Steph Curry

Warriors passing compatibility portion of training camp

NBC Universal, Inc. Steve Kerr chats with the media after Warriors practice to share his thoughts on Brandin Podziemski, Dario Saric, and Cory Joseph.

SAN FRANCISCO – The greatest source of comfort in an NBA training camp is unrelated to how many shots are made or blocked, or which team wins the scrimmage. It’s harmony.

The Warriors are six practices deep into camp and feeling exquisitely compatible. Veterans and youngsters are expressing a sense of unity, which promotes growth, which in turn breeds belief.

“It’s been good,” Moses Moody said Tuesday. “The energy has been electric. It’s been a lot of fun. Guys are communicating. Being around each other even before training camp started has kind of sent us on the right direction.”

Credit the team’s collective intellect. General manager Mike Dunleavy addressed it last summer by acquiring veterans Chris Paul, Dario Sarić and Cory Joseph. And by drafting basketball-mature collegians Brandin Podziemski and Trayce Jackson-Davis.

Jordan Poole, after three seasons with Golden State, was traded to the Wizards for Paul. Poole was by turns brilliant and frustrating, and at times locked in on his own show, even at the expense of teammates. That proclivity always creates an avenue to disharmony.

Going to Washington with Poole were Patrick Baldwin Jr. and Ryan Rollins, both of whom were rookies last season. The Warriors, in essence, traded three of the remaining five players from their drafts between 2019 and 2022.

The team got older and wiser. Suddenly, the drills are easier, the conversations smoother, the man-to-man debates more likely to reach a satisfactory resolution. 

“This feels like a really high-IQ team,” coach Steve Kerr said. “And they’re showing that early on.”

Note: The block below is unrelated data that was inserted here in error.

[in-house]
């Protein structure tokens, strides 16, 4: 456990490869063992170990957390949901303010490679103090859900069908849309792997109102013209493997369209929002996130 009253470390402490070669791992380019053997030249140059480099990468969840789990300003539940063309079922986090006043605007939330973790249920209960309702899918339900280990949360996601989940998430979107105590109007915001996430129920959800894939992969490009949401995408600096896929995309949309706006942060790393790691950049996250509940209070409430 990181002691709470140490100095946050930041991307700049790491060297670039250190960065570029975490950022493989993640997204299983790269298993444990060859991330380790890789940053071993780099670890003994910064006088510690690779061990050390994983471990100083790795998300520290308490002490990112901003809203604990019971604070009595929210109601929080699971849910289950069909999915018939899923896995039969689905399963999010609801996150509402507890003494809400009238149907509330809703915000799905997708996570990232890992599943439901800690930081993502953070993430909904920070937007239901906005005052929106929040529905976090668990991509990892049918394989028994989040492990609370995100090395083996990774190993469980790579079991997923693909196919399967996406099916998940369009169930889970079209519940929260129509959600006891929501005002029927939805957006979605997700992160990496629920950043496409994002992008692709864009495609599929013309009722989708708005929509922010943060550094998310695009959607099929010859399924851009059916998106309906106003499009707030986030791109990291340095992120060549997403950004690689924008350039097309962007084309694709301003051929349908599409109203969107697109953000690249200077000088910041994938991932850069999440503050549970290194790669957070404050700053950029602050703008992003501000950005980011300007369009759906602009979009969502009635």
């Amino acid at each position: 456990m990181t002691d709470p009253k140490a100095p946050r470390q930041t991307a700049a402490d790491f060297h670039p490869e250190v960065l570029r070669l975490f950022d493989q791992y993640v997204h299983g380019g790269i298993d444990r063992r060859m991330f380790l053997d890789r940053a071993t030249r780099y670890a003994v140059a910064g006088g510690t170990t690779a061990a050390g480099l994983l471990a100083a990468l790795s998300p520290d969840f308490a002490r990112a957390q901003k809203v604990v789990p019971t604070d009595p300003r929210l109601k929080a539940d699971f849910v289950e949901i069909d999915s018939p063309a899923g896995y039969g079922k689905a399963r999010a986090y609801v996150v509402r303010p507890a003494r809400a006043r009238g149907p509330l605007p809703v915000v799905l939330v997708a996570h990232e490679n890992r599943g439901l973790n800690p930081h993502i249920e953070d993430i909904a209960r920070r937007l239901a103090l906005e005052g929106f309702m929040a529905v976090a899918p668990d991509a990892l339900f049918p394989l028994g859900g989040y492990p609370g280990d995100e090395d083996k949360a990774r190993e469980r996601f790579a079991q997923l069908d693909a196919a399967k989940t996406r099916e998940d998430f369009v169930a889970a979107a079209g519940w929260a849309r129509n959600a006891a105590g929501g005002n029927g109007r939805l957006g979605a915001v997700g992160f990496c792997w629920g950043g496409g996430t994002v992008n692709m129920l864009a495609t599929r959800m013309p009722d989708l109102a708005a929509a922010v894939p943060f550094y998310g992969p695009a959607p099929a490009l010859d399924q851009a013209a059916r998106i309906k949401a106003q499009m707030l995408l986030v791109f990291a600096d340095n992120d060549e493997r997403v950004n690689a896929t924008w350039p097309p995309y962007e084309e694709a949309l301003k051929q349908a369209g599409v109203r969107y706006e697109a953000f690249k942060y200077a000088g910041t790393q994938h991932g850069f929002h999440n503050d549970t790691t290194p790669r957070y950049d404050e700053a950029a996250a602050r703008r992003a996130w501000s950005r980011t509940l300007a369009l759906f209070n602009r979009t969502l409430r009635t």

Adding Paul, Sarić and Joseph to the core of Stephen Curry, Draymond Green, Klay Thompson, Andrew Wiggins and Kevon Looney gives Golden State eight players -- seven in the rotation -- with at least seven years of NBA experience.

Moreover, there is a measure of stability that comes with a roster of players who have been around the league and approach the game in similar ways. The Warriors under Kerr emphasize ball movement, a system that fits the skills and mentality of the new vets. Poole’s electric moments often were risky and tended emphasize individual spectacle. Paul, Sarić and Joseph are low-risk players who typically link teammates.

Teamwork is the word in this camp.  It's easier for everyone to feel gratified when everyone is recognized and involved. That has been the primary vibe since the first camp workout on Oct. 3.

“It’s been great,” Kuminga said. “It’s been a hard training camp, but that’s good for us. We’re not just getting in shape. We’re getting better. The goal is for everybody to be ready, to know what each person likes to do on the floor and then go out on the floor as a team and win everything.”

One of the initial concerns in the wake of acquiring Paul was his relationship with Green. There was, as opponents, visible disdain between two testy men. As teammates, they are two veterans with like minds.

The belief within the team is that they will find a place on the floor that satisfies both and eventually will greatly benefit the team.

“There’s really good chemistry in their connection,” Kerr said. “They spent a lot of time together in the summer, both in LA and up here, playing pickup. Those guys have really connected well.

“That’s going to be a case of two incredibly smart players learning how to play together. They do occupy a similar part of the floor. When they’re in pick-and-roll, Draymond’s going to need to dive. The good thing is Draymond understands that already. I don’t even have to tell him.”

That’s the thing about high-IQ, team-first players. They figure it out amongst themselves. Rarely does a coach have to intrude or even mediate.

We don’t know how well the Warriors will play once the games begin. Neither do they. What they do know, two weeks before opening night, is that the collective attitude has been positive, which is essential to anything good.

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